There seems to be some controversy with bands re-recording their old music. To the fans, it's either some cash-in attempt, or the group is supposedly ruining the legacy of their old music (because of the musicians that performed in the band back when the music was first written). Some have had it out for bands that do it, whether it's Exodus redoing Bonded By Blood with Let There Be Blood (because they feel that they're tarnishing the legecy of the late Paul Baloff), or Anthrax redoing some of their classics with The Greater Of Two Evils (because some felt that the newer lineup couldn't do the songs justice). Whatever the case, it's a pretty risky move re-recording classics. Especially when your band is Arch Enemy. There's three kinds of Arch Enemy fans: the ones that prefer the older AE with Johan Liiva on vocals and can't get past the fact that he was replaced by a female (Angela Gossow), the fans that prefer Angela as the band's vocalist and can't stand Johan's vocal style, and the ones that will listen to both (like myself). Here we have The Root Of All Evil, a compilation of songs from the band's first three albums: Black Earth, Stigmata, and Burning Bridges. There's already a lot of hate going around about this release, especially from the fans of the first three albums. Listen, the band didn't do this to cash-in or try to replace the classics, and I'm pretty sure that they've not run out of ideas (as they preparing to record new music in 2010). Why did they do this? Simply put: because the fans wanted it....and that's straight from Michael Amott himself, you can read about it in an interview online somewhere.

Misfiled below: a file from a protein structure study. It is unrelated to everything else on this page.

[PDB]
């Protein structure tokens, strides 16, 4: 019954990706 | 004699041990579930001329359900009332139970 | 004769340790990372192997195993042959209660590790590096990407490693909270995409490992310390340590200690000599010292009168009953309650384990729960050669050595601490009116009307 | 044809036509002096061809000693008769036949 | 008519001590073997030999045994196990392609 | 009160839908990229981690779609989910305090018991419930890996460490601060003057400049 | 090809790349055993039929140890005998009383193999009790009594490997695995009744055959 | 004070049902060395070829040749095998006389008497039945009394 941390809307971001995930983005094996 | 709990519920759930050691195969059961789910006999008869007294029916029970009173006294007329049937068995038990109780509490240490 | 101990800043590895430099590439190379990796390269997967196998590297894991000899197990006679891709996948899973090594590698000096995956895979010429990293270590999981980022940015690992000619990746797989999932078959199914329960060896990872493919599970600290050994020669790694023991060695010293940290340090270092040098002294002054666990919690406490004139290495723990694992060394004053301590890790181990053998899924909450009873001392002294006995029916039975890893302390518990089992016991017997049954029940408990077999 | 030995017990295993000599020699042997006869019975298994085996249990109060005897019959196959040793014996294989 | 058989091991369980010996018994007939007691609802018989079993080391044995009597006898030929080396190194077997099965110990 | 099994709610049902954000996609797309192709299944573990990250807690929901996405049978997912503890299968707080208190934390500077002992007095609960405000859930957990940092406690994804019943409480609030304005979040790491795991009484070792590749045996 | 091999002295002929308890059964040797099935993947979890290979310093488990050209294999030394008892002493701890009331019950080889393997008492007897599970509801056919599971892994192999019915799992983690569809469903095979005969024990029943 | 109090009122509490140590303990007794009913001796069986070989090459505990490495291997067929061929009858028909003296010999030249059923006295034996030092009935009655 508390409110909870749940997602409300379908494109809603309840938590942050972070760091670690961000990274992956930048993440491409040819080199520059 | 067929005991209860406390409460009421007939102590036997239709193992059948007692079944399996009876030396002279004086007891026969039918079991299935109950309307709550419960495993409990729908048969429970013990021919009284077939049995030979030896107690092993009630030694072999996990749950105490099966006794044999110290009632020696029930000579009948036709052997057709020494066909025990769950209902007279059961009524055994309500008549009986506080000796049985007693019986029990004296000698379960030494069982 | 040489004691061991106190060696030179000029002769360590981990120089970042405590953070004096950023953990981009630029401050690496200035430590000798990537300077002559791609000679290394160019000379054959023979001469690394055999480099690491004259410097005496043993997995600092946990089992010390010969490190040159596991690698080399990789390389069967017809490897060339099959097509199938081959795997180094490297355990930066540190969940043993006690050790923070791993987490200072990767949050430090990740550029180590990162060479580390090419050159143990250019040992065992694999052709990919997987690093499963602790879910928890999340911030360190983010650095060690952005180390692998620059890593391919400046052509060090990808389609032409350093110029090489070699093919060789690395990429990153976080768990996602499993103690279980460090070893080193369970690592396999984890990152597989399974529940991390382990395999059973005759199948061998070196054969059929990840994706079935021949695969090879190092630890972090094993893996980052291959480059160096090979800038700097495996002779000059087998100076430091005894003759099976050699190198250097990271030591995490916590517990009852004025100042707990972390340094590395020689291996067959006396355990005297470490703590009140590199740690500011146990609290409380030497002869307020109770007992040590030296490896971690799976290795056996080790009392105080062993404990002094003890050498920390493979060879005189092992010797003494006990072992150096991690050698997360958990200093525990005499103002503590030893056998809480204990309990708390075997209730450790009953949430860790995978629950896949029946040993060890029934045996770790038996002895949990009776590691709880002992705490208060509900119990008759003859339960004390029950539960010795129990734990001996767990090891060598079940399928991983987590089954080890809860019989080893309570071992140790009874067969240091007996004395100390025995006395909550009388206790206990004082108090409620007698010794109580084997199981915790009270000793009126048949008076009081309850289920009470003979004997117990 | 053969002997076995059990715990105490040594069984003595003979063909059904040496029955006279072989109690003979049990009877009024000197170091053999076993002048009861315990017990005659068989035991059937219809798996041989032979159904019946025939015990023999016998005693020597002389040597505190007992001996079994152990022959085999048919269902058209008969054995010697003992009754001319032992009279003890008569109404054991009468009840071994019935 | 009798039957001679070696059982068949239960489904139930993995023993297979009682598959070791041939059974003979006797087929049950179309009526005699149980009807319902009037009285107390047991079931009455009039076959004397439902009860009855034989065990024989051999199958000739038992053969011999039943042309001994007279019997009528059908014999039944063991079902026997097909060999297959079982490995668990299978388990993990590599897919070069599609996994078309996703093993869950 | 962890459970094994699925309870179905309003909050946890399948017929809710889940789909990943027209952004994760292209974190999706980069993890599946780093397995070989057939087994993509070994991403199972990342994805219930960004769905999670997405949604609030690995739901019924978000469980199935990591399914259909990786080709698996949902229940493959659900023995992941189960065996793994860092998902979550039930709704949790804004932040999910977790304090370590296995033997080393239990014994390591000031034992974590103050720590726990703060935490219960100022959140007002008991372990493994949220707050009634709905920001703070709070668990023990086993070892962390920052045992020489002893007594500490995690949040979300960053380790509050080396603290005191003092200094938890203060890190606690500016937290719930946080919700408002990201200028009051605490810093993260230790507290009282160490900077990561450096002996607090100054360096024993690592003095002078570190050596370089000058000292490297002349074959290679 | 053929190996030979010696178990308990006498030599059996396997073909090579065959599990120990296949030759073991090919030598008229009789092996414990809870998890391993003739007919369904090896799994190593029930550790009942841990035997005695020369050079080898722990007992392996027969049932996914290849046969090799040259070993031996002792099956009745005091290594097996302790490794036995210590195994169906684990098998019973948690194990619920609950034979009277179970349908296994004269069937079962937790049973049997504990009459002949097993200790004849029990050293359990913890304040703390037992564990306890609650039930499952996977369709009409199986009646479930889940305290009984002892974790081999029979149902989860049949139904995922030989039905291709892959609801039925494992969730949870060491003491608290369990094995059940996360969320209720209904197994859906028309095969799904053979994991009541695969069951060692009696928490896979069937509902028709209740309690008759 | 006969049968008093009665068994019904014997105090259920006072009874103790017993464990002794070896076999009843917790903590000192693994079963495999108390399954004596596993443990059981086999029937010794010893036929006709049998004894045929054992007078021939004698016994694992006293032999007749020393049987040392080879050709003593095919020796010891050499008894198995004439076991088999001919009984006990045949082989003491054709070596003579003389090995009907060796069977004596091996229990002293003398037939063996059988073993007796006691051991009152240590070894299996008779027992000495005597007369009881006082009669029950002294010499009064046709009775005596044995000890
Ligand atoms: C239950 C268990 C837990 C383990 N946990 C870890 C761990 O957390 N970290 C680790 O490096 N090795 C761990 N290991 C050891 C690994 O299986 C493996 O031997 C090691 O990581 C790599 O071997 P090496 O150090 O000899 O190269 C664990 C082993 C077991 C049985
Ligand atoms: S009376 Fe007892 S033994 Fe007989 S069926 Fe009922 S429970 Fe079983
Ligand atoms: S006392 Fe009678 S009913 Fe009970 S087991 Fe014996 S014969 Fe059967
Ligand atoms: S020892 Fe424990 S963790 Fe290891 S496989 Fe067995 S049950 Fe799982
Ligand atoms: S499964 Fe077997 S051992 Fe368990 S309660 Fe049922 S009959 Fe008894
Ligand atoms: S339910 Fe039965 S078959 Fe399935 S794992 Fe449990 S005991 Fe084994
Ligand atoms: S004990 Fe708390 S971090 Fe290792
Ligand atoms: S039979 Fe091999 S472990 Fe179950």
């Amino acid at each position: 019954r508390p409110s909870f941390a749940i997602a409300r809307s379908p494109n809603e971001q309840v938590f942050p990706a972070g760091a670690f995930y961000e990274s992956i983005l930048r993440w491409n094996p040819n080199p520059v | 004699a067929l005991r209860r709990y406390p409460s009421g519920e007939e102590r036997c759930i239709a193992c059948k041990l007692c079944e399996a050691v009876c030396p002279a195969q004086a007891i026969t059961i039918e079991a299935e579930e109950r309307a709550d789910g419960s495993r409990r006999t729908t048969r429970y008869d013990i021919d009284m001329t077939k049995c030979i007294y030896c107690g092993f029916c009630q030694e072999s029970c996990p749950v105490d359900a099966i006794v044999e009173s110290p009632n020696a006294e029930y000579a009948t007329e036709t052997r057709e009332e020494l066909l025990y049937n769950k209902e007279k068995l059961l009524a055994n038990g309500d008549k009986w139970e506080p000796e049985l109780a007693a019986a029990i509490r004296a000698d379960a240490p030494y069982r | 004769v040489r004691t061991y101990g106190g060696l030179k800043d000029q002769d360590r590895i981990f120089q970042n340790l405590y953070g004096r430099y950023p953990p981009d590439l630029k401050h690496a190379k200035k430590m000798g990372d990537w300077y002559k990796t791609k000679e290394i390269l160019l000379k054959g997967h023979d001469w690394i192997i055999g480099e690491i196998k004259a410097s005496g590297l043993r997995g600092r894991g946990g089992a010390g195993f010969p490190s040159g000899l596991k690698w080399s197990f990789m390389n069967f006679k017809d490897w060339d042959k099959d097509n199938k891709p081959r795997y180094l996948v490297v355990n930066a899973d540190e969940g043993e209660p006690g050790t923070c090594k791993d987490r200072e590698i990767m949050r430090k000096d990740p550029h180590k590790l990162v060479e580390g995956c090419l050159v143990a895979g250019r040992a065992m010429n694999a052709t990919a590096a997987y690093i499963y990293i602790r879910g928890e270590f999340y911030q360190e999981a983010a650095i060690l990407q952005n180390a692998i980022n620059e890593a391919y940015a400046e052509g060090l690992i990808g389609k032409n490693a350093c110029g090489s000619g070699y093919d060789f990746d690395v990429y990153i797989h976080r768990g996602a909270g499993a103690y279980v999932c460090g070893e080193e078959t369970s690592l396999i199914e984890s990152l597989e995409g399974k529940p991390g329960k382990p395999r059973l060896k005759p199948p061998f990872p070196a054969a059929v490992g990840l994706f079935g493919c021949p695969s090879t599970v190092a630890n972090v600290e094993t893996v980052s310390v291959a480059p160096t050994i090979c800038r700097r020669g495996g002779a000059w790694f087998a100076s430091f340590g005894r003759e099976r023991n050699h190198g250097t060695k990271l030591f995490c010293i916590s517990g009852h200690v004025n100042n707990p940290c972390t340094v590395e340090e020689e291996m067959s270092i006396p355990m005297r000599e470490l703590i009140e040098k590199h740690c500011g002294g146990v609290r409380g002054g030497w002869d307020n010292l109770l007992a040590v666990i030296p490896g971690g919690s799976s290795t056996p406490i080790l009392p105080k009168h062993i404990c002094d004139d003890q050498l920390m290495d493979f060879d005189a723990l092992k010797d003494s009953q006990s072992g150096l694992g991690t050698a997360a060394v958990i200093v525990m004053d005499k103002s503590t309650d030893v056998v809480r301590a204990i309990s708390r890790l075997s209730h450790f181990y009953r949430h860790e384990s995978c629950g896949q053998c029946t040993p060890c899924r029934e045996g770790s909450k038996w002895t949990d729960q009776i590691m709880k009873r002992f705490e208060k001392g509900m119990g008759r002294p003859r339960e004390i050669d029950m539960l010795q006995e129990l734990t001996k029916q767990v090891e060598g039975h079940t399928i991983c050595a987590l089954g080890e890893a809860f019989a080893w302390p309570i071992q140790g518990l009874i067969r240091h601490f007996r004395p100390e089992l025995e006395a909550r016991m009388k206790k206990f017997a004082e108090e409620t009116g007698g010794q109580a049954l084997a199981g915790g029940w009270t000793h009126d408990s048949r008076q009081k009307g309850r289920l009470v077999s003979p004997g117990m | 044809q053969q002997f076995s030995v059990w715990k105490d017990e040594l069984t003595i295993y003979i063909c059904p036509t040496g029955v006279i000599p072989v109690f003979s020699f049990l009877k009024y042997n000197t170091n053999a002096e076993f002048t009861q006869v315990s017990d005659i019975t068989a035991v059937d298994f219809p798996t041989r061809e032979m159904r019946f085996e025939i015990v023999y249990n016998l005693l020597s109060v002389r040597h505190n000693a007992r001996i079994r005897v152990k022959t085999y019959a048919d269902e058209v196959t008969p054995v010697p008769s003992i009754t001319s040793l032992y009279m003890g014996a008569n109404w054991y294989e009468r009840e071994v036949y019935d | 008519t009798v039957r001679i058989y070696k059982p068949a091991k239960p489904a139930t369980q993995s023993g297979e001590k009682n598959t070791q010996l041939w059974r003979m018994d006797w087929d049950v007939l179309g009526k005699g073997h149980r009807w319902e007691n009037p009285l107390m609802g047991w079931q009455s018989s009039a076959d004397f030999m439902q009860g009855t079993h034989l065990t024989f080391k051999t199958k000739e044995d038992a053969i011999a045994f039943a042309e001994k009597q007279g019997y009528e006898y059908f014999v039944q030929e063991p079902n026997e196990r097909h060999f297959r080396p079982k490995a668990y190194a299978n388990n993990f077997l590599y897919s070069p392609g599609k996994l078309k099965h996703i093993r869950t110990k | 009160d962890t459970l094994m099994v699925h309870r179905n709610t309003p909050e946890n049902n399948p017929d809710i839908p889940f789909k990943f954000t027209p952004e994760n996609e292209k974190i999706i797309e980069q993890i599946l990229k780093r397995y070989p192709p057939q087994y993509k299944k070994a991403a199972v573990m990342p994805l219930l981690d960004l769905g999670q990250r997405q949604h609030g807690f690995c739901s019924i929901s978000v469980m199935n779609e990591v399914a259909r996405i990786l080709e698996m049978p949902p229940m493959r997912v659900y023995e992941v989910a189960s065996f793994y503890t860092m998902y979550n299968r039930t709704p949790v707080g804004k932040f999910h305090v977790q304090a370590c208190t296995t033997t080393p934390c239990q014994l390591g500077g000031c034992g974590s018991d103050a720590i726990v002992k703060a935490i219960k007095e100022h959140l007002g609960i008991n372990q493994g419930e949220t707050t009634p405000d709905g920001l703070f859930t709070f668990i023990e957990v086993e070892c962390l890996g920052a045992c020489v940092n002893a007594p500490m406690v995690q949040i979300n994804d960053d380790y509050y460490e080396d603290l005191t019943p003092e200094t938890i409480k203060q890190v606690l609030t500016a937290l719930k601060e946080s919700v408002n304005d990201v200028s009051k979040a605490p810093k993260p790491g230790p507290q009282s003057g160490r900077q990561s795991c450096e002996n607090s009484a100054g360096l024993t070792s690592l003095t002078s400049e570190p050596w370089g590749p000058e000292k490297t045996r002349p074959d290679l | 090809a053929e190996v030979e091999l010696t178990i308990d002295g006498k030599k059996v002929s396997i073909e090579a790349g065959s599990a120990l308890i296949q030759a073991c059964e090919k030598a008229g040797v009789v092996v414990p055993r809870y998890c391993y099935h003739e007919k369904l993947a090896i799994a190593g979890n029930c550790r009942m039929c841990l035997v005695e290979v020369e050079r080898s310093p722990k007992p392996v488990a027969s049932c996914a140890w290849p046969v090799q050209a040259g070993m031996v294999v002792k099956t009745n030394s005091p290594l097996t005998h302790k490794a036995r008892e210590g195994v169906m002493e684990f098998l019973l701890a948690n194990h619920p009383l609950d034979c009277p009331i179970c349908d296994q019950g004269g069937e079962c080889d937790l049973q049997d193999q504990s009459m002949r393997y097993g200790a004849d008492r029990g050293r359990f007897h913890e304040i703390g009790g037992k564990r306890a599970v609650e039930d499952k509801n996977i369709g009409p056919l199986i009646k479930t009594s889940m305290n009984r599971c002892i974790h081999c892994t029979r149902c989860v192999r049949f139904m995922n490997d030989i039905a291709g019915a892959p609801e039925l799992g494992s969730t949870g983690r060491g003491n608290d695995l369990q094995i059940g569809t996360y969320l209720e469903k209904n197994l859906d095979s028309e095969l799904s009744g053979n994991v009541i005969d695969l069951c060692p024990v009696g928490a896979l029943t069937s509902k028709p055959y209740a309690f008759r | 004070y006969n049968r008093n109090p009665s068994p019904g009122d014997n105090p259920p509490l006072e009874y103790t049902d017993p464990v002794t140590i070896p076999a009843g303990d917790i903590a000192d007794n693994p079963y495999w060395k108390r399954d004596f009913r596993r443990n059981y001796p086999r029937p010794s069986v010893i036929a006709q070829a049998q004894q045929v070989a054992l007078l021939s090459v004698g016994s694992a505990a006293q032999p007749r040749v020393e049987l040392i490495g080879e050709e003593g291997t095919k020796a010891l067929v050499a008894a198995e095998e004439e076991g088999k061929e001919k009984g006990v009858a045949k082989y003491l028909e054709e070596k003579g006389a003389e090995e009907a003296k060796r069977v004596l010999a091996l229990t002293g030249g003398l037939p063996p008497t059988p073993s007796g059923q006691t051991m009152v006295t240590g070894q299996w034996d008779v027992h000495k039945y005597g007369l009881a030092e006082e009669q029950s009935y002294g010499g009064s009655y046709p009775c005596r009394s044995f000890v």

Anyway, don't pass judgment on this so soon. If you're too close-minded to bother with this, then don't.